When news broke of John Beilein’s hiring as Michigan men’s basketball coach last April, much of the optimistic chatter surrounded his unique and effective offensive system.
But after their latest loss, a 70-54 defeat to No. 25 Wisconsin (1-0 Big Ten, 11-2 overall) last night at Crisler Arena, Beilein and the Wolverines (0-1, 4-9) might need to talk about heading back to the drawing board.
The Maize and Blue went nearly seven minutes without a field goal to begin the game and shot an abysmal 27 percent in the first half.
And that came after the team spent much of the break focused on starting the Big Ten season and the New Year off on the right foot.
“There was a lot of talk,” said freshman Manny Harris, who had a team-high 16 points in the loss. “But we came out and didn’t perform how we should have, so we’ve got to set another goal for ourselves.”
After the Wolverines’ encouraging performance against UCLA 10 days ago – when Michigan led with nine minutes remaining in the contest – the goal was to improve upon its terrible accuracy from beyond the arc. Beilein blamed that loss on his team’s 6-for-31 3-point shooting performance.
Last night, though, the coach seemed resigned to the fact that his team probably won’t be able to shoot well from long distance anytime soon after another woeful display from the outside. The Wolverines made just five of their 18 3-point attempts.
And yet, when asked what the ideal easy basket was in his offense, Beilein’s first answer was a “step-in 3-pointer.” Clearly, there’s some work to be done before anything comes easy for this team.
“We have to have good shooters,” Beilein said. “We came into this year with – probably if you look at how many guys (on Michigan) have ever made a college 3-pointer – it’s not a whole lot.”
The poor shooting start didn’t doom the Wolverines right away. Michigan’s 1-3-1 defense seemed to confuse Wisconsin early on, and the Badgers didn’t get their first point until senior Brian Butch hit a free throw with 16:36 remaining in the first half.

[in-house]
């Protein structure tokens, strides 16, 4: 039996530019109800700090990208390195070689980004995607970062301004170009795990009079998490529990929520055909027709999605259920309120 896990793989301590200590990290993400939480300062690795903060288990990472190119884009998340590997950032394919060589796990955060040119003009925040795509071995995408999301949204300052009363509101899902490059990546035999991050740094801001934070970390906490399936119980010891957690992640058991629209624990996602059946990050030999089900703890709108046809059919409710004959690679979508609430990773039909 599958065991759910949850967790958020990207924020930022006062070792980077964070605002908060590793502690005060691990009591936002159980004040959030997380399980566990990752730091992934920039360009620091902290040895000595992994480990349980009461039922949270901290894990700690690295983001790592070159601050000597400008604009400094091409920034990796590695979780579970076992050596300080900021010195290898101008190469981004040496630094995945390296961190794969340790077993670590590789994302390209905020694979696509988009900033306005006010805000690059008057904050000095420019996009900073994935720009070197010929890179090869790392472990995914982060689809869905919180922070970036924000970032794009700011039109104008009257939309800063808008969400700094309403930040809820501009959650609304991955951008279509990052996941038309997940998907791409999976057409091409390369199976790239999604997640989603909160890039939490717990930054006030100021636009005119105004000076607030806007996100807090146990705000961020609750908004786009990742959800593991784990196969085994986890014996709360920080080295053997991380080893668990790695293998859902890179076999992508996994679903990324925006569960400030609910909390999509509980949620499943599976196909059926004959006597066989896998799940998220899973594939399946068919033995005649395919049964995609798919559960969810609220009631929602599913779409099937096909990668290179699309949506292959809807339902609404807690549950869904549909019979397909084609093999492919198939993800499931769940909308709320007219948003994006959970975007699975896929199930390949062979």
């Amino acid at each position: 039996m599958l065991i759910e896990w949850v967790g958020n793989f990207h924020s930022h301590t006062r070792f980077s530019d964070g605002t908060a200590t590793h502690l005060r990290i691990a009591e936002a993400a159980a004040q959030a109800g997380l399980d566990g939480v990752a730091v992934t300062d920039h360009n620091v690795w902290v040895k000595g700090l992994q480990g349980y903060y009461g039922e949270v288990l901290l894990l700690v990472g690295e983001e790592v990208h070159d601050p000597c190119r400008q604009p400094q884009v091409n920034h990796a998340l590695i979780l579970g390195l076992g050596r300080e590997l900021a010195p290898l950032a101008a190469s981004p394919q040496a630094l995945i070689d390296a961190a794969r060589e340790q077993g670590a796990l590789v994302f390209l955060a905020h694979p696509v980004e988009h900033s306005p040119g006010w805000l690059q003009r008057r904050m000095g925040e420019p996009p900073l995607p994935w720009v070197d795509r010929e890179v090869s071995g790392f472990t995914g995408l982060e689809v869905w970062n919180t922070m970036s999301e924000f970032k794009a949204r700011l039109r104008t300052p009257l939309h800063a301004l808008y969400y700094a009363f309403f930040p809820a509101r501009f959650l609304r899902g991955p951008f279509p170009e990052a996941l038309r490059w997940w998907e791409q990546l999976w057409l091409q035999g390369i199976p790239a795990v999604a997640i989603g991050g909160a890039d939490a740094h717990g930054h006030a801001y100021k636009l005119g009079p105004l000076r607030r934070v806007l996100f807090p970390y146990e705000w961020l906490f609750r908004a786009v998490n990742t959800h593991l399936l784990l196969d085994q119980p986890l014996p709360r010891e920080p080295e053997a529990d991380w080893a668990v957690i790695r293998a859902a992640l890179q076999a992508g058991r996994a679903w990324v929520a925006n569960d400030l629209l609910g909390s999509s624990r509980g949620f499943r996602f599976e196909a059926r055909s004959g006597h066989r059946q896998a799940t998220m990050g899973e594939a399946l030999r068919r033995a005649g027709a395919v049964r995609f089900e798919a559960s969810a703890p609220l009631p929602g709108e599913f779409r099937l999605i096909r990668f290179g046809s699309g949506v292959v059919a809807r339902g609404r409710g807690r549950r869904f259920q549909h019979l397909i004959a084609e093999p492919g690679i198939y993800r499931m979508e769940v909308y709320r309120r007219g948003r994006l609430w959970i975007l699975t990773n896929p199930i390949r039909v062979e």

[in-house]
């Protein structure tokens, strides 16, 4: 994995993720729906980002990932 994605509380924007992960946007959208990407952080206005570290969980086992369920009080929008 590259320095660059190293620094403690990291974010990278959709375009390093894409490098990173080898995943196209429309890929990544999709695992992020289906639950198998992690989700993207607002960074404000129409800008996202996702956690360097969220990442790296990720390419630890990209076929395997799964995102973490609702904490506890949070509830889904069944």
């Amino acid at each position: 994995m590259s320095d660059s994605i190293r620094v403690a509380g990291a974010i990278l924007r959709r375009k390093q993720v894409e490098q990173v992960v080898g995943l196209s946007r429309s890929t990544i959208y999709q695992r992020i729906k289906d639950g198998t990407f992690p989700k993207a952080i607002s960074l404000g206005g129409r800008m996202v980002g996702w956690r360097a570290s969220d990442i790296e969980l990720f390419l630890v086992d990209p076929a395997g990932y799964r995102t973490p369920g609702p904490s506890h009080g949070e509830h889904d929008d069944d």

Although Wisconsin went on a 10-0 run from there, Michigan trailed by just five after sophomore Jevohn Shepherd hit a jumper with about eight minutes remaining.
From there the game belonged to the more experienced and more talented Badgers, who were coming off last weekend’s impressive road win over then-No. 9 Texas.
Ignited by 10 consecutive points from freshman Jon Leuer, Wisconsin went on a 13-3 run to close the opening half with a 16-point cushion. Leuer had a career- and game-high 25 points and was a perfect 5-for-5 from 3-point range.
To their credit, the Wolverines showed grit in the second half, closing the lead to single digits after freshman Kelvin Grady hit one of the team’s few 3-pointers with just under seven minutes remaining in the game.
But Michigan couldn’t hold momentum, missing several forced 3-pointers and committing costly turnovers down the stretch. The Wolverines finished under 40 percent from the field for the game.
Talk of a new year and a new era for Michigan basketball will have to wait. For now, the team must swallow another defeat.
“If you’re losing, your spirit is down,” sophomore Ekpe Udoh said. “You can’t really take anything positive from losing.”